We consciously know this not to be true, yet, the passivity speaks volumes about the potential latent assumption. It’s possible any other bouncer may have reacted, but this anecdotal evidence is still revealing nonetheless. Women have the same capacity for committing sexual assault, harassment, and abuse. To dismissively presume otherwise is foolish and ignorant of the truth. I’m not saying we should be fearful and suspicious of everyone for being sexual perverts, but that we shouldn’t disregard who’s responsible for the perversions.
The last segment of the story I want to dissect is the behaviour of the woman that gave my friend the “pat-down.” So maybe she was amped up from the Madonna concert, full of sexual vigor and empowerment. Good for her. Really, I truly mean that. But, taking control of your sexuality should not occur at the expense of another’s personal rights. There are limitations to entitlement. I don’t care if you’re a woman or a man. Crossing the line of inappropriate behaviour should not be questionable or tagged with “yeah but’s.”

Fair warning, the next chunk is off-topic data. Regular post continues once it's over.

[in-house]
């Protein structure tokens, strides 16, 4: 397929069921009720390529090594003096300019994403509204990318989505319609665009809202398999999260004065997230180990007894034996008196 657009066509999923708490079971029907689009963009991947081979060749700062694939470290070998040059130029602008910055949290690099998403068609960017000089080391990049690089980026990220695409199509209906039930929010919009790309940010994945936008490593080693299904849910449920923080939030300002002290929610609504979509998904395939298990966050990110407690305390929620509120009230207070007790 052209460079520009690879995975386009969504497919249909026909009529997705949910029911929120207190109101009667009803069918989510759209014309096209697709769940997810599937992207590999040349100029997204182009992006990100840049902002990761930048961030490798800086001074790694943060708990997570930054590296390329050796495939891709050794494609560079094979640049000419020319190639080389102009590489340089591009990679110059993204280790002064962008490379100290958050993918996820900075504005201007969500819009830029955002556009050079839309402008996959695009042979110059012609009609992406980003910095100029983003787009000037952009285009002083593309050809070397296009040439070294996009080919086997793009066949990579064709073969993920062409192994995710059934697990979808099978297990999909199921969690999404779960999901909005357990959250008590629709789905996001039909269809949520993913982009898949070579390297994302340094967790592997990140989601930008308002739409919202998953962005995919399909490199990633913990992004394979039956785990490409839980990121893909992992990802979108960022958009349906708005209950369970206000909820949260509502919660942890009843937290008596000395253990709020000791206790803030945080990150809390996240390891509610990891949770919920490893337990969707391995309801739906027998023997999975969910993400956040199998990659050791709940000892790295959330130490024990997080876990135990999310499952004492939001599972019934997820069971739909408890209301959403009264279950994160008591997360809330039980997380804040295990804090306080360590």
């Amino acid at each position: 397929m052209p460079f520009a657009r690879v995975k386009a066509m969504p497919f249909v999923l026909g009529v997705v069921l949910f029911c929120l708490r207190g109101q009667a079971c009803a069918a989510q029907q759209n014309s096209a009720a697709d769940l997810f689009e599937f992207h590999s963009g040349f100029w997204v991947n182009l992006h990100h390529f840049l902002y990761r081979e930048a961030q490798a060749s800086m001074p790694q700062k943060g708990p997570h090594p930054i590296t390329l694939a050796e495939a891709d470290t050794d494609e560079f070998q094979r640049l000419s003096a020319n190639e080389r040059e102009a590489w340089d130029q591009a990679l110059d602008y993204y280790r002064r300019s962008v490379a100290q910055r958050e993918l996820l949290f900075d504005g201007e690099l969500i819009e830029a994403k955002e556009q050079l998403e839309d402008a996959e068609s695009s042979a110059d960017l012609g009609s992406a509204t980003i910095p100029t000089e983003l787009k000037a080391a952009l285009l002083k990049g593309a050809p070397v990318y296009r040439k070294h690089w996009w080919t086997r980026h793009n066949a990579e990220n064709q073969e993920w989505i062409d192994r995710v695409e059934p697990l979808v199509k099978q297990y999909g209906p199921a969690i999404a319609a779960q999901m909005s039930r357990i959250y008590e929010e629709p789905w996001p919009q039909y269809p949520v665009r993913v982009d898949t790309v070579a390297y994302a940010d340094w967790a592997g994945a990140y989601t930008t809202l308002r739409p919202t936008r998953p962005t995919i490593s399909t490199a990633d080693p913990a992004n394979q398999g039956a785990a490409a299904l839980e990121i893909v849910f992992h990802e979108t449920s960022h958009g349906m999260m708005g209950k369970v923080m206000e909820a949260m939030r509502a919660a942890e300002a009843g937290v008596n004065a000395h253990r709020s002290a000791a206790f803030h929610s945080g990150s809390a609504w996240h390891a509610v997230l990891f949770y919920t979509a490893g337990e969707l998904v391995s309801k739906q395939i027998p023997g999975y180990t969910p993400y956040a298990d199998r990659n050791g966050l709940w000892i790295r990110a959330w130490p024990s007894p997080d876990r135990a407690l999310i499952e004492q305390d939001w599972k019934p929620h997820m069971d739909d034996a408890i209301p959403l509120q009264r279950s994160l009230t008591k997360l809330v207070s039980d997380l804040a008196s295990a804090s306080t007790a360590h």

The danger in not treating this situation—and others like it—with the same expectations of decency, with the same consequences that would face similar issues of crudity, is that it waters down the veracity and seriousness of sexual misconduct altogether. How can it not?
Women’s rights have come a long way in terms of what is expected acceptable behavior from men, whether in the workplace, the general public, or as in this case, night clubs. It is far from ideal, but we’re making progress. This story, however, isn’t even close to appropriate. By disregarding circumstances like this as a joke we are doing ourselves a huge disservice.
In order for sexual harassment and assault to truly receive the gravity it deserves, we need to hold everybody to the same standard of respect (and compliance to the law, if you want to get technical). Consistency is key.
Women’s and men’s rights aside, let’s view this as an issue of humanity. One that is occurring to humans, period. I don’t mean to imply that victims, especially those who are marginalized, shouldn’t receive proper attention, nor am I trying to undermine what women have gone through and still do. But perhaps if we start focusing on treating all people and all issues with equality, we will take a step towards removing the destructive double standards that harm us.